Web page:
Black and white photo of three people in broad hats watching a distant volcanic eruption
The Mexican volcano Parícutín erupting in 1950. This eruption was very similar to the eruption that produced Sunset Crater Volcano.

Evans, 1950

People had been living in and around the volcanic hills of northern Arizona for generations before Sunset Crater Volcano erupted. To the Hopi, those people are the Hisatsinom, the people who came before. In the archeological literature, they are the Sinagua or the Ancestral Puebloan people. They were farmers, living all around what is now the Flagstaff area in villages and towns across the lands they tended. Their homes were pithouses, dug partially into the ground. These people lived their lives in a landscape much like what we see today: ponserosa forests and open meadows, framed by the San Francisco Peaks and other ancient volcanoes. Then, about a thousand years ago, a new volcano emerged literally before their eyes.

Warnings that something was about to occur came days or weeks ahead of time, in the form of earthquakes. No evidence has been found that people died as a direct result of the eruption, so it seems there was enough warning for people to evacuate from their homes. After the eruption, pithouses for miles around were burned and filled with cinders, and others were buried beneath the lava.

Pueblo wall built of alternating layers of red sandstone and black basalt rocks
Sandstone and basalt pueblo wall at Wupatki National Monument

NPS / Eileen B.

In the aftermath, the Sunset Crater area was no longer farmable. The volcano itself occupied one end of a small valley, and its two lava flows filled valleys to depths of 100 feet (34 meters). People relocated to other nearby communities like Walnut Canyon and Wupatki, where they found that thinner layers of ash and cinders from the eruption had improved the soil, holding more moisture and making traditional dryland farming easier. Within a generation after the people were displaced by the eruption, new villages had been built, new fields planted, and new lifeways begun. Agriculture and trade flourished in those areas for years before people once again moved on.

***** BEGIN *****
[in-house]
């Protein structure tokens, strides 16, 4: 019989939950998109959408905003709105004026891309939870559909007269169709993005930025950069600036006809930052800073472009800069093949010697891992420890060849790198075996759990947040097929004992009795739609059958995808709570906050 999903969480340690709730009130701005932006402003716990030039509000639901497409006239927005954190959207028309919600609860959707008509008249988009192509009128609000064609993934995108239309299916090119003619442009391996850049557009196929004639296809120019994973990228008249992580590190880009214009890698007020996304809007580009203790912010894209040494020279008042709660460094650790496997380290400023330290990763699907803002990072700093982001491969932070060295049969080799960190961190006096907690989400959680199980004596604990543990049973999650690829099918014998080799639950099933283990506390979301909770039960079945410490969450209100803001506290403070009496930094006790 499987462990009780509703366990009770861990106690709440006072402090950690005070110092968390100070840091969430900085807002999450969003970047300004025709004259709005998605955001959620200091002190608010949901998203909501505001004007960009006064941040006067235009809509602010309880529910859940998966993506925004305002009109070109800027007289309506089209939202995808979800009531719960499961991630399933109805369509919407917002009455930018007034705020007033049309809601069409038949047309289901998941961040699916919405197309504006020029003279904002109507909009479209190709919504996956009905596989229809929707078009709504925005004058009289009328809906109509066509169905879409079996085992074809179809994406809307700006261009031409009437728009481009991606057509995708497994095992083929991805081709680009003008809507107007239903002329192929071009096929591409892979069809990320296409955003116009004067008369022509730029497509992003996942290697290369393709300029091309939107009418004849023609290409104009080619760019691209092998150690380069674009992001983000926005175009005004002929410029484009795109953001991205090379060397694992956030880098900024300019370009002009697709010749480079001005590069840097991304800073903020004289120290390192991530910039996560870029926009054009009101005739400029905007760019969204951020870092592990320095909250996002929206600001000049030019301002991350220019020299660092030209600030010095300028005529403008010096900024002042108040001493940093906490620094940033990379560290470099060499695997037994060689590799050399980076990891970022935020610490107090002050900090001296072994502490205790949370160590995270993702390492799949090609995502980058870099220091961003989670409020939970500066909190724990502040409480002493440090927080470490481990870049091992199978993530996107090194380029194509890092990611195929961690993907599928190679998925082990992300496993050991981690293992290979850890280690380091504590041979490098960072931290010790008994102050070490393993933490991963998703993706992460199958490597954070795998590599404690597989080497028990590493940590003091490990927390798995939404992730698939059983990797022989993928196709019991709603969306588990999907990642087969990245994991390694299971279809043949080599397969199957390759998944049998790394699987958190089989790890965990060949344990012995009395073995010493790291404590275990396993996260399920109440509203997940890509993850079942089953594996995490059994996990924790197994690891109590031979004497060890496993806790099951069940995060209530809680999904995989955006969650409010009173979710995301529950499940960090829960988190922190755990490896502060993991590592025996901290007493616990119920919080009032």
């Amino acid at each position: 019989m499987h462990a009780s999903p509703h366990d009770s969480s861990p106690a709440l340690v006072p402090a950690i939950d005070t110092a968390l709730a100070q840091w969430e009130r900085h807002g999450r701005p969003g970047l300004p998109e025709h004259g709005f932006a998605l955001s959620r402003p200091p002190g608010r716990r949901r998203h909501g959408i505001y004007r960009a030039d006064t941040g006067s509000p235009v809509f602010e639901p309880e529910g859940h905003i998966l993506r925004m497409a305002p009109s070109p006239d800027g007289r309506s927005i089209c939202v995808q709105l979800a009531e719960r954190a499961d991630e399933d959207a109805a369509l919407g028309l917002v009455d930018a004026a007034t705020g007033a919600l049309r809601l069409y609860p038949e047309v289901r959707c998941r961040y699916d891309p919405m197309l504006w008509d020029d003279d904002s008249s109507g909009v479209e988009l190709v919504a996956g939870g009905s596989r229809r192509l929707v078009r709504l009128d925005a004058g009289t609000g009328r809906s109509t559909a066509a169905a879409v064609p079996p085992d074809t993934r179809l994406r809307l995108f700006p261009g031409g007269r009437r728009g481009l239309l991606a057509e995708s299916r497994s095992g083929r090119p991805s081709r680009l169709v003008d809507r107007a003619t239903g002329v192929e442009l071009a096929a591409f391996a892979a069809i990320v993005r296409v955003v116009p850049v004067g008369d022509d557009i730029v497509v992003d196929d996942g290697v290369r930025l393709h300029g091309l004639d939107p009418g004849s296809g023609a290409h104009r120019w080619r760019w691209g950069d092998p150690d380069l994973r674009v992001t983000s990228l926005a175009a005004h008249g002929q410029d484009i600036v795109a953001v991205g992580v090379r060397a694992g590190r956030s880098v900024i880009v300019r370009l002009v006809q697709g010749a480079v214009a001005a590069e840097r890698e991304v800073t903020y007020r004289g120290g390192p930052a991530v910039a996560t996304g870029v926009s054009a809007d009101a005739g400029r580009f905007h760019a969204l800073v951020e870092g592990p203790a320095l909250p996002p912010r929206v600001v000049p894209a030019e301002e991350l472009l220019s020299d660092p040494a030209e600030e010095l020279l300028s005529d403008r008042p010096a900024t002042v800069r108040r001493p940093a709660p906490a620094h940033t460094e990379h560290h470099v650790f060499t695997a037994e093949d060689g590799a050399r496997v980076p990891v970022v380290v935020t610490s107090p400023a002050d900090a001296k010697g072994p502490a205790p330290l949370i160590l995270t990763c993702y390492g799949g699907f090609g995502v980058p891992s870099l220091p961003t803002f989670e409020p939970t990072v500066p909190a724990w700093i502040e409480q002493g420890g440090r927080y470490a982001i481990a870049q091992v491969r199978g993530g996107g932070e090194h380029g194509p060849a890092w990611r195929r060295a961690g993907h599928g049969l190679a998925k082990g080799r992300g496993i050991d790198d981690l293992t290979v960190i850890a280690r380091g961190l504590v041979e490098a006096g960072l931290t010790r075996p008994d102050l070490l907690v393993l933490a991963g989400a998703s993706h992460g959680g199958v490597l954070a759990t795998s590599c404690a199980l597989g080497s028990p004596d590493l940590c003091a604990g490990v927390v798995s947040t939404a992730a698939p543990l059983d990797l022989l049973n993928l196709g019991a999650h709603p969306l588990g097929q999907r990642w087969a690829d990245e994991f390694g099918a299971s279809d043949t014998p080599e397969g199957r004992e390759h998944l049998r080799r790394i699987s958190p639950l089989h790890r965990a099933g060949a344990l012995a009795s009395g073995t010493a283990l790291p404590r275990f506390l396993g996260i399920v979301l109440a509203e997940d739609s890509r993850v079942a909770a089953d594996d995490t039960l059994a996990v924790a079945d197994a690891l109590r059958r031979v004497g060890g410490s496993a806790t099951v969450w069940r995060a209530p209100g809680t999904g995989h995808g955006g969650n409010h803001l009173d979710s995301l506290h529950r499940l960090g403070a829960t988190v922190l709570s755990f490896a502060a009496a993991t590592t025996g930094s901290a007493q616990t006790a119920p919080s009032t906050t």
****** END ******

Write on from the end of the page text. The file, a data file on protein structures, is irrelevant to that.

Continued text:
Their descendants, including the Hopi and A:shiwi, still live nearby; memories of the eruption live on in their stories and traditions. Indigenous names of the volcano often describe the eruption, like the Apache Ha Gudní Káá, which translates to "Where It Burned." Other names describe the resulting volcano, like the Hopi Palatsmo, "Red Hill" and the Diné Dził Bilátah Łitsoí, "Yellow-Tipped Mountain."

Colored line drawing of a black man standing on a ridge with his arm outstretched. In the background are two men on horses, mountains, and cacti
An illustration of Estevanico the Moor

Granger Historical Picture Archive

Several centuries after the eruption of Sunset Crater Volcano, new groups of people began to appear in the area. In the 1530s, Estevanico, an enslaved man from Morocco and the first African to explore North America, may have passed through southern Arizona. With him were three other men, the only survivors of the ill-fated Narváez expedition. A few years later, in 1539, an Italian immigrant named Marco de Nizza crossed into Arizona in the San Rafael Valley, along the Santa Cruz River, then turned east to visit Zuni Pueblo before returning to Culiacán in the mountains of Sinaloa.

Two years after that, the Hopi town of Awatovi became the first to be visited and occupied by European colonizers. In 1540-41, a large Spanish force passed through northern Arizona. Francisco Vázquez de Coronado led a force of around 2500 people, including enslaved Indigenous and African people, Indigenous allies, and around 400 armed Spanish men, northwards from Culiacán along the Pacific coast. For six months they traveled north through the Arizona mountains to the Zuni town of Háwikku, which Coronado's army attacked and captured.